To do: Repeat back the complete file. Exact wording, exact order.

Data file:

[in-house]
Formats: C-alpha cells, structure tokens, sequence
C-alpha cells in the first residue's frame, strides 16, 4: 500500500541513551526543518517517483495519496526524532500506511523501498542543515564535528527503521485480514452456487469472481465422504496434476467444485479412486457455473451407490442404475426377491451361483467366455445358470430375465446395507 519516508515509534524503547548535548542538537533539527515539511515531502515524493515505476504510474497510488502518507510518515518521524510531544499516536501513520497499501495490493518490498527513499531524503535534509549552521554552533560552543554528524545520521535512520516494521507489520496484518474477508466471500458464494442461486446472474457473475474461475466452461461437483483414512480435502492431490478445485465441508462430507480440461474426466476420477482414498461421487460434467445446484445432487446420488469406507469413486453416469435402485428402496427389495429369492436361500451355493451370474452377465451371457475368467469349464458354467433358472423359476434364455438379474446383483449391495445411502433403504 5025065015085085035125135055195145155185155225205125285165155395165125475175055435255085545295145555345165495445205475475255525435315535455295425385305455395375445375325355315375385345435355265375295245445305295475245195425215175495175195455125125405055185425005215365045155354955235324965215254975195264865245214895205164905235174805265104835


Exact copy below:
[in-house]
Formats: C-alpha cells, structure tokens, sequence
C-alpha cells in the first residue's frame, strides 16, 4: 500500500541513551526543518517517483495519496526524532500506511523501498542543515564535528527503521485480514452456487469472481465422504496434476467444485479412486457455473451407490442404475426377491451361483467366455445358470430375465446395507 519516508515509534524503547548535548542538537533539527515539511515531502515524493515505476504510474497510488502518507510518515518521524510531544499516536501513520497499501495490493518490498527513499531524503535534509549552521554552533560552543554528524545520521535512520516494521507489520496484518474477508466471500458464494442461486446472474457473475474461475466452461461437483483414512480435502492431490478445485465441508462430507480440461474426466476420477482414498461421487460434467445446484445432487446420488469406507469413486453416469435402485428402496427389495429369492436361500451355493451370474452377465451371457475368467469349464458354467433358472423359476434364455438379474446383483449391495445411502433403504 5025065015085085035125135055195145155185155225205125285165155395165125475175055435255085545295145555345165495445205475475255525435315535455295425385305455395375445375325355315375385345435355265375295245445305295475245195425215175495175195455125125405055185425005215365045155354955235324965215254975195264865245214895205164905235174805265104835